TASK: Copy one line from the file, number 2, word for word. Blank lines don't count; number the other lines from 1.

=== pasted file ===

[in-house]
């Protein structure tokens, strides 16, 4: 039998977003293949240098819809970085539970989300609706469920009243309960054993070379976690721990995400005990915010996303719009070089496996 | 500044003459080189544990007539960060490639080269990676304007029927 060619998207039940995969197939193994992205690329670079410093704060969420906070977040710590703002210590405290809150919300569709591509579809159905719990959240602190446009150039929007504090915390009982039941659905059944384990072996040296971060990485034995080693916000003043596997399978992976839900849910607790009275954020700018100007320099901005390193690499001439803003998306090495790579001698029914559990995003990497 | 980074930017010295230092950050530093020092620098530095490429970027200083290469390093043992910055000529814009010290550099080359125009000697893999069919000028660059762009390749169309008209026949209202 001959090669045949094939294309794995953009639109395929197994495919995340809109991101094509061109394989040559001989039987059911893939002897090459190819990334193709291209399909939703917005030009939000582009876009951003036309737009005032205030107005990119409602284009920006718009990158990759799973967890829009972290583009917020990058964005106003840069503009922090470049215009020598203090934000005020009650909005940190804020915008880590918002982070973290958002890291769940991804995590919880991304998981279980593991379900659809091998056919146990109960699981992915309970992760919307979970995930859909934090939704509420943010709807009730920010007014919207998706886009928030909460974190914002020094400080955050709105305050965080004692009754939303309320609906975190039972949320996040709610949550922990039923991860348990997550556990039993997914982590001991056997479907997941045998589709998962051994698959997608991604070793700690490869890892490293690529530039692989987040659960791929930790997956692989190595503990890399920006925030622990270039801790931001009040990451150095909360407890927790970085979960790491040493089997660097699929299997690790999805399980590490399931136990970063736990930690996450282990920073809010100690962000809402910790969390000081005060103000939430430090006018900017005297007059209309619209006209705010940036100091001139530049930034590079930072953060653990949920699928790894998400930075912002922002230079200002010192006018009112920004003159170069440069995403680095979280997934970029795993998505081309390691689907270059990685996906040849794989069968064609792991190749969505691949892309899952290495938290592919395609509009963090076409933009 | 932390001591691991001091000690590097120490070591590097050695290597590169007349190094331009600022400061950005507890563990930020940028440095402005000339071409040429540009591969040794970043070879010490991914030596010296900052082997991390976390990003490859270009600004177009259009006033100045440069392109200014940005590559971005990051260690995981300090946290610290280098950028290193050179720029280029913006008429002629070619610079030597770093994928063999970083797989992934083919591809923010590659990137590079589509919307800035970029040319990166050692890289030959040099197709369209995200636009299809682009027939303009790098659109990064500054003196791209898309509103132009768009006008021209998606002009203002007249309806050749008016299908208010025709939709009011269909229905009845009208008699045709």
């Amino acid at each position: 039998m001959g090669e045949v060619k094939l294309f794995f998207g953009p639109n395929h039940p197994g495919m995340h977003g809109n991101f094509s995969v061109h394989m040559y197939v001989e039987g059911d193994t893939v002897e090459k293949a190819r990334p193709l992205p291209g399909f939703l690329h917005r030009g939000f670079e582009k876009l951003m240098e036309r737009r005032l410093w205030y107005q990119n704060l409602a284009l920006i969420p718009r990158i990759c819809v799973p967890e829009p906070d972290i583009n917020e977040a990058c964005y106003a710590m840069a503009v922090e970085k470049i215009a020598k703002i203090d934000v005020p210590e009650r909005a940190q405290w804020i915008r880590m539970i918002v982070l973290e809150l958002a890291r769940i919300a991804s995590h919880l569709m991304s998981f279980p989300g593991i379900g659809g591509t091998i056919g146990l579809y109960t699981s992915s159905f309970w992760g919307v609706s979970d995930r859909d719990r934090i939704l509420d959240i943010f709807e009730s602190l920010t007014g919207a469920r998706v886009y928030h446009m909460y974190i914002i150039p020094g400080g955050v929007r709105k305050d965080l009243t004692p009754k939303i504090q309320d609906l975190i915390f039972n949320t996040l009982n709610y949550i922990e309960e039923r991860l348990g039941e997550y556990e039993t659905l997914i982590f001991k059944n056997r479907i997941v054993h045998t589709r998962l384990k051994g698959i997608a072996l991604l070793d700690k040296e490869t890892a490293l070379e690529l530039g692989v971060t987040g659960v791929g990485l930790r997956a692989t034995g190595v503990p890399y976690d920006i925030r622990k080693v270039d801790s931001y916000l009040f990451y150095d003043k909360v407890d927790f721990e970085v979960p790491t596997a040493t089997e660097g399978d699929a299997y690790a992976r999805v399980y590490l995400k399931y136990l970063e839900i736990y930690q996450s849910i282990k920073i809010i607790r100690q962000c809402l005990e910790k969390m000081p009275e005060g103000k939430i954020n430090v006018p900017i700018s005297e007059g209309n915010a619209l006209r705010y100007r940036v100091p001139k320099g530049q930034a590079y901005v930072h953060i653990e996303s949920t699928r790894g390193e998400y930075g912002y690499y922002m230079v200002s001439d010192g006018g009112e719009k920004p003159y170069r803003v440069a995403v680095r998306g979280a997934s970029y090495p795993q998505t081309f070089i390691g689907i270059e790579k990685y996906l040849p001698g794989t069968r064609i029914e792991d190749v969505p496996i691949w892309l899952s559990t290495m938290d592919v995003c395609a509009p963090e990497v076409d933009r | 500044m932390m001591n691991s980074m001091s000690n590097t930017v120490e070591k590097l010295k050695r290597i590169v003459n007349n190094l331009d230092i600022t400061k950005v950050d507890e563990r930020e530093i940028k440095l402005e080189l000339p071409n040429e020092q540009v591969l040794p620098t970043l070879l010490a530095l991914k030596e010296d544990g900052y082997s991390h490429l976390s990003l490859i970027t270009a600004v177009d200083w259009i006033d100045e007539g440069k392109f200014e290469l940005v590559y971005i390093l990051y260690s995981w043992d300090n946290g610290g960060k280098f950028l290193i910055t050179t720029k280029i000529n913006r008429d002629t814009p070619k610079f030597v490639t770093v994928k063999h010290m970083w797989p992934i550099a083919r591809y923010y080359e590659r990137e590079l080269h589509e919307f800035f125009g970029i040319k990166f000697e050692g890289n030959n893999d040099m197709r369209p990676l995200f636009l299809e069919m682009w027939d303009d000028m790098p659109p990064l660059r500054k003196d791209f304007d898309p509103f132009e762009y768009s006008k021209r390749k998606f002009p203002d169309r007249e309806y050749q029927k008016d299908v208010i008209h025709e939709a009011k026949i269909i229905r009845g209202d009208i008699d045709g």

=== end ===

């Protein structure tokens, strides 16, 4: 039998977003293949240098819809970085539970989300609706469920009243309960054993070379976690721990995400005990915010996303719009070089496996 | 500044003459080189544990007539960060490639080269990676304007029927 060619998207039940995969197939193994992205690329670079410093704060969420906070977040710590703002210590405290809150919300569709591509579809159905719990959240602190446009150039929007504090915390009982039941659905059944384990072996040296971060990485034995080693916000003043596997399978992976839900849910607790009275954020700018100007320099901005390193690499001439803003998306090495790579001698029914559990995003990497 | 980074930017010295230092950050530093020092620098530095490429970027200083290469390093043992910055000529814009010290550099080359125009000697893999069919000028660059762009390749169309008209026949209202 001959090669045949094939294309794995953009639109395929197994495919995340809109991101094509061109394989040559001989039987059911893939002897090459190819990334193709291209399909939703917005030009939000582009876009951003036309737009005032205030107005990119409602284009920006718009990158990759799973967890829009972290583009917020990058964005106003840069503009922090470049215009020598203090934000005020009650909005940190804020915008880590918002982070973290958002890291769940991804995590919880991304998981279980593991379900659809091998056919146990109960699981992915309970992760919307979970995930859909934090939704509420943010709807009730920010007014919207998706886009928030909460974190914002020094400080955050709105305050965080004692009754939303309320609906975190039972949320996040709610949550922990039923991860348990997550556990039993997914982590001991056997479907997941045998589709998962051994698959997608991604070793700690490869890892490293690529530039692989987040659960791929930790997956692989190595503990890399920006925030622990270039801790931001009040990451150095909360407890927790970085979960790491040493089997660097699929299997690790999805399980590490399931136990970063736990930690996450282990920073809010100690962000809402910790969390000081005060103000939430430090006018900017005297007059209309619209006209705010940036100091001139530049930034590079930072953060653990949920699928790894998400930075912002922002230079200002010192006018009112920004003159170069440069995403680095979280997934970029795993998505081309390691689907270059990685996906040849794989069968064609792991190749969505691949892309899952290495938290592919395609509009963090076409933009 | 932390001591691991001091000690590097120490070591590097050695290597590169007349190094331009600022400061950005507890563990930020940028440095402005000339071409040429540009591969040794970043070879010490991914030596010296900052082997991390976390990003490859270009600004177009259009006033100045440069392109200014940005590559971005990051260690995981300090946290610290280098950028290193050179720029280029913006008429002629070619610079030597770093994928063999970083797989992934083919591809923010590659990137590079589509919307800035970029040319990166050692890289030959040099197709369209995200636009299809682009027939303009790098659109990064500054003196791209898309509103132009768009006008021209998606002009203002007249309806050749008016299908208010025709939709009011269909229905009845009208008699045709």